Asset Shifting for Retirees In a Nut Shell
- Allow 12-month's of dividends to accumulate in your self-directed RIF (retirement income fund). Keep dividends in an investment savings account within the SDRIF to enjoy better interest on the accumulating cash.
- In January call the financial institution managing your SDRIF and have them make the minimum withdrawal demanded by the government but have this done as an in-kind transfer from your SDRIF to your TFSA (tax free savings account). Ensure you have adequate contribution room before making the transfer. Do not involve yourself in the transfer other than to request it be done.
- Remove 4% of the total value of your SDRIF in cash. Ideally, this money is available in your investment savings account. Have the withdrawn money deposited in a bank account of your choosing. Consider a high-interest savings account as these can pay from .75% to 1.5% annually.(ScotiaBank Momentum Savings account pays 1.5% today.) Stay alert for fees.
- There is no withholding tax on the in-kind transfer as long as it is not greater than the minimum withdrawal that must be made. But be aware the transfer is treated as income and tax must be paid at tax time the following year. When it comes to the cash withdrawal, there is withholding tax that increases as the withdrawn amount grows.
I've discovered my approach to withdrawing RIF savings in retirement has a name: It's called asset shifting. I meet my annual minimum withdrawal obligation by transferring stocks and mutual funds from my RIF to my TFSA in an amount equal in value to the minimum withdrawal.
This is an in-kind transfer. It must be done by the financial institution holding your self-directed portfolio. You cannot have any direct, hands-on, involvement other than making the request for the in-kind transfer. I have found TD Waterhouse has a good grasp of what is required.
The bank knows, right to the penny, your minimum withdrawal. If you have a LIF the bank also is aware of your maximum withdrawal. This year the TD had this information available by January 4th. If you have a self-directed TD Waterhouse account, the minimum withdrawal can be found by clicking on Payment Information near the top right of the Account Details (Holdings) page. Note: the withdrawal is considered a payment from your RIF and so the amount is shown under the words Minimum Payment.
As far as my overall portfolio is concerned this is a transfer and not a withdrawal. The value has not been removed but only shifted. This leaves me free to withdraw four percent in cash from my RIF. Four percent is the widely accepted safe withdrawal rate. As my RIF portfolio yields more than four percent in cash annually, finding the cash is easy.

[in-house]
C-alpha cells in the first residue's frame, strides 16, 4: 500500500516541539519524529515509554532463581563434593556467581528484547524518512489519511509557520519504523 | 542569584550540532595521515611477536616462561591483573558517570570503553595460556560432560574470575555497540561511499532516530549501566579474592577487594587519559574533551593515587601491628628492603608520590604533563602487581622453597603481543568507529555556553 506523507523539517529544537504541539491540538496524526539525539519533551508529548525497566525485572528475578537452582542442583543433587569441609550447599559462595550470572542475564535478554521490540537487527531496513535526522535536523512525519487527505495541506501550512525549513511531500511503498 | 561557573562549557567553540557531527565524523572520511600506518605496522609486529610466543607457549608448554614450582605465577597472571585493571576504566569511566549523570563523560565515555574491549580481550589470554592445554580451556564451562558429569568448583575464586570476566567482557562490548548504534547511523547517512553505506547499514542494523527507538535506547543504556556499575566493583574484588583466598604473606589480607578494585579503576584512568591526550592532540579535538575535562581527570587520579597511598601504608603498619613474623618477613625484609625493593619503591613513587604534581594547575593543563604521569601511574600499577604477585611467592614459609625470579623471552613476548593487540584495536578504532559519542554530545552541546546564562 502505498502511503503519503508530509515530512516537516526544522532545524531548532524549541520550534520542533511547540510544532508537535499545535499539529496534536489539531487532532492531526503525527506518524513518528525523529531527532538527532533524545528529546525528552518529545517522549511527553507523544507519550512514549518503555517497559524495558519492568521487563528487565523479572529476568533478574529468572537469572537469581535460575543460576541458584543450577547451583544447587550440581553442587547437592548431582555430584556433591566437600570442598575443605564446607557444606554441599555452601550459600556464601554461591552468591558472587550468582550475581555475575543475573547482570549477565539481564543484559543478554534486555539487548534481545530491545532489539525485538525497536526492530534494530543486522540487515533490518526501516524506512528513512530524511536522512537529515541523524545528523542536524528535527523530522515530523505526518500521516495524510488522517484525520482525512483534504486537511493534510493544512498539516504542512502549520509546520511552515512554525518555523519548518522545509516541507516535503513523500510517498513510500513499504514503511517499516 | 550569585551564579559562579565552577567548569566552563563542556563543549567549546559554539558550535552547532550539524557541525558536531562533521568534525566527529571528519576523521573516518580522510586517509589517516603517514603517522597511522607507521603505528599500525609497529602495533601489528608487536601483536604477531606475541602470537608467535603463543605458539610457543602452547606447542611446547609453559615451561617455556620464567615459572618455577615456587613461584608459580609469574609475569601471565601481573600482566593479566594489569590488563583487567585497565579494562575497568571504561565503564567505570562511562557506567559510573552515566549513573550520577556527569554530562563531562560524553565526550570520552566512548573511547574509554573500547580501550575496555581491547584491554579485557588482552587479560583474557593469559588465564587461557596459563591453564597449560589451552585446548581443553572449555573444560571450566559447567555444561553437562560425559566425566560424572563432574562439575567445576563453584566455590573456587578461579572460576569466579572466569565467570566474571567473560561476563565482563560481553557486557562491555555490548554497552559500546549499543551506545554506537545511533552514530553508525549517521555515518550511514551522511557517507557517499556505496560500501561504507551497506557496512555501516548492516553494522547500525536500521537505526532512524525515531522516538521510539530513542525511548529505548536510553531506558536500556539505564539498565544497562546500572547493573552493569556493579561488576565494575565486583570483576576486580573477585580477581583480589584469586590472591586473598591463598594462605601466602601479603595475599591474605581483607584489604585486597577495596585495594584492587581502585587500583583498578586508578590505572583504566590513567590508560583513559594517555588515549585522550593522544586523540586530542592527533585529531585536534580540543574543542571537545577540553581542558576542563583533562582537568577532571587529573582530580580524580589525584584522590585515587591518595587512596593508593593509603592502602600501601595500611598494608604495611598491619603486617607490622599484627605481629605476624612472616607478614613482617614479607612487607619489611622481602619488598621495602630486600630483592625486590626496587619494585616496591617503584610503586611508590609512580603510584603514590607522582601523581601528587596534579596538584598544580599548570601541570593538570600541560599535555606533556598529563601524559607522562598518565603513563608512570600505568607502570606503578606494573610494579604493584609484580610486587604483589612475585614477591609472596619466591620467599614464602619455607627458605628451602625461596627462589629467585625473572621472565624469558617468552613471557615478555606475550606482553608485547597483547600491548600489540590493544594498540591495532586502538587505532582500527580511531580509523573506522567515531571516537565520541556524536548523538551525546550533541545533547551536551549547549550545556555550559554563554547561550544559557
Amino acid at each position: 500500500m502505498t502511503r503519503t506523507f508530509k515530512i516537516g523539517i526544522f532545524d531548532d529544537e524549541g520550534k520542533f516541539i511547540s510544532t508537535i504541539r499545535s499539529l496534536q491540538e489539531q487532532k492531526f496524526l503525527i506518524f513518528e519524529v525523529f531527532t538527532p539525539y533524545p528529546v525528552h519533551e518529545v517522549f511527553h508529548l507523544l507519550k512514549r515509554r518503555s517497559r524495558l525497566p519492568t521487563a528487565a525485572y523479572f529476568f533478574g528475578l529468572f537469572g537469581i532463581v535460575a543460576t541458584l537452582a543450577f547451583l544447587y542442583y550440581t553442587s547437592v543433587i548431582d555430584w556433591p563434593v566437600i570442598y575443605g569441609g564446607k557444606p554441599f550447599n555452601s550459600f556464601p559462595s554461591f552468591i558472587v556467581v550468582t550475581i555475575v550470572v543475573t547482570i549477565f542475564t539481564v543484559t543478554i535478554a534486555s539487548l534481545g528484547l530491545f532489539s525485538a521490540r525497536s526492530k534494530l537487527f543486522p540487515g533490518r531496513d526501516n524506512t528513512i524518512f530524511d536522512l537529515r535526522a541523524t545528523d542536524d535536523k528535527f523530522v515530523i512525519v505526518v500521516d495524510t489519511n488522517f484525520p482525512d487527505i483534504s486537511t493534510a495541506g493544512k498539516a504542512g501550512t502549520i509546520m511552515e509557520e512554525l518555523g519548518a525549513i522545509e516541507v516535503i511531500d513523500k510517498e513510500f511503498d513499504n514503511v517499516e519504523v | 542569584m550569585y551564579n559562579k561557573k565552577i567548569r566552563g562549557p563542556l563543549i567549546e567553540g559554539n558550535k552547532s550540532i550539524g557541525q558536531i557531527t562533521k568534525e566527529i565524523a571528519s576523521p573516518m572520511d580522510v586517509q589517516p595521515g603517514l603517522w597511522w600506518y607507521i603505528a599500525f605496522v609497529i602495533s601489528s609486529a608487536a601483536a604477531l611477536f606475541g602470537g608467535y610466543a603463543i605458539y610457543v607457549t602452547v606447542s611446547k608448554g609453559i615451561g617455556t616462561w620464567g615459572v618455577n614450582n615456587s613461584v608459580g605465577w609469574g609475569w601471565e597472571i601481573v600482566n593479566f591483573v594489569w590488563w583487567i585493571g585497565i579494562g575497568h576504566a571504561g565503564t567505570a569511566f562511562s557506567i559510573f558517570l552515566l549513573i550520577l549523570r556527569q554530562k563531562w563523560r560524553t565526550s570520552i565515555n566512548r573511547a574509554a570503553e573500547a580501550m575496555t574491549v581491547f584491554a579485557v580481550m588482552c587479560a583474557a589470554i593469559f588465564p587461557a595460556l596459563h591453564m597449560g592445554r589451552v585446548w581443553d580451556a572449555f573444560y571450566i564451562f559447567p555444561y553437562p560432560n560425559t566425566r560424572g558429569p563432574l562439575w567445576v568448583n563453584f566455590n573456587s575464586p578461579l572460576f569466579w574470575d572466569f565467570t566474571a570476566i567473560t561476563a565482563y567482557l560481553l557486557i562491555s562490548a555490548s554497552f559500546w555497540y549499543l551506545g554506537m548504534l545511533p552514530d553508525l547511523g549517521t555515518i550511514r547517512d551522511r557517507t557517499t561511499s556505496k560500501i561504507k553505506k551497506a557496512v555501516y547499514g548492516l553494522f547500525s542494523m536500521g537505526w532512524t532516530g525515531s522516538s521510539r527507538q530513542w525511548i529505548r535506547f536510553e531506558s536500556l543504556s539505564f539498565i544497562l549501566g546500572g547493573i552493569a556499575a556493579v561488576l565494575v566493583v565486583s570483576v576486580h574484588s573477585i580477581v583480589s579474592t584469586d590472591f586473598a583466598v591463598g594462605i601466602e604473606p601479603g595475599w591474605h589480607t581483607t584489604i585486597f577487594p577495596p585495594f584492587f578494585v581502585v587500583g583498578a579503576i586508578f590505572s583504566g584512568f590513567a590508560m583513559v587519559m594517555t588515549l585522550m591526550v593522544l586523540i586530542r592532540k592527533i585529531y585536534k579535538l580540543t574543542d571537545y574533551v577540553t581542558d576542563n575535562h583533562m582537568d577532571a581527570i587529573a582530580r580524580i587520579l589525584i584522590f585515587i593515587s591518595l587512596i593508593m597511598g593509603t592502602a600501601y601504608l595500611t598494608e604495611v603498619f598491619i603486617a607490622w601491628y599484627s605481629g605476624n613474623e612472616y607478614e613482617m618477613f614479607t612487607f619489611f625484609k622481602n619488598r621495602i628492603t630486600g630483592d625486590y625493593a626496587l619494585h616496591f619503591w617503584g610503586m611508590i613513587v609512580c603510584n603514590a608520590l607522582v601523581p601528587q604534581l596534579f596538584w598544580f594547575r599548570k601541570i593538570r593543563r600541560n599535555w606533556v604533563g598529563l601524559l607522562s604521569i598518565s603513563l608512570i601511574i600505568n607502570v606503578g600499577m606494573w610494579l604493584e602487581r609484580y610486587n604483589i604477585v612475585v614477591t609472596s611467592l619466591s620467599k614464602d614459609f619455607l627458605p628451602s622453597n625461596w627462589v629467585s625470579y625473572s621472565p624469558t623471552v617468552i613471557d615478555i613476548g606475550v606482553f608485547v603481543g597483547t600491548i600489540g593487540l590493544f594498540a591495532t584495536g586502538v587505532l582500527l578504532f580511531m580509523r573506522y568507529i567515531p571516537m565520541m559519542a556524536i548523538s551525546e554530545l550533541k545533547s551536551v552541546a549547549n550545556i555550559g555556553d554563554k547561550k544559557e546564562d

The withdrawal is deposited in a high-interest account offering the bonus of double the interest on any funds untouched for 90 days or more. Today (Jan. 6th, 2016) this amount to 1.50% interest.) There are no charges for making deposits or withdrawals from this high interest account as long as everything is done online. Go to the bank for counter service and risk paying $5.00 for a simple withdrawal.
My other bank account is one that is no longer offered by the bank but it has been generously grandfathered. It is an account that was only offered to seniors. it charges no fees -- not even for cheques printed with one's name.
Any excess money remaining in the RIF that will not needed in the future can be reinvested. Money that is being accumulated for removal next year should be parked in an investor savings account. My TD investor savings account (TDB8150) is paying .75% as of today (1/6/16).
Keep in mind that although minimum withdrawals do not trigger a withholding tax, the withdrawal is income. When income tax time rolls around the following spring, tax must be paid. On the upside, those dividend producing investments (stocks, REITS, ETFs and mutual funds) transferred in early January 2016 will collect dividends tax free in the TFSA for more than year before the 2016 taxes are due. The accumulated dividends will help cover some of the tax that now must be paid. (Be careful that you do not pay too much tax in one lump sum in the spring. The government does not like waiting for its money. If you pay too much at tax time, you will be asked to pay your tax in installments in the future. Check with Revenue Canada for more information.)
The minimum withdrawal is a percentage of the total value of a RIF at the end of the previous year. The percentage is related to the age of the RIF owner on the following January 1st. If the RIF owner has a younger spouse, the RIF owner can elect to have the age of the younger spouse used to determine the withdrawal percentage. The benefit in doing this is that the percentage that must be withdrawn is less. The RIF may last longer. Clearly, this decision demands some careful thought. And remember, whatever decision you make, the decision is permanent.
I elected to have my wife's age determine my withdrawal rate. But now that I am making in-kind withdrawals, I'm not sure that using the younger spouse's age is still the best approach. I'll leave that for you to decide. Me? In a few years I'll look back and re-evaluate my decision. At that time I'll know whether I did the right thing or the wrong.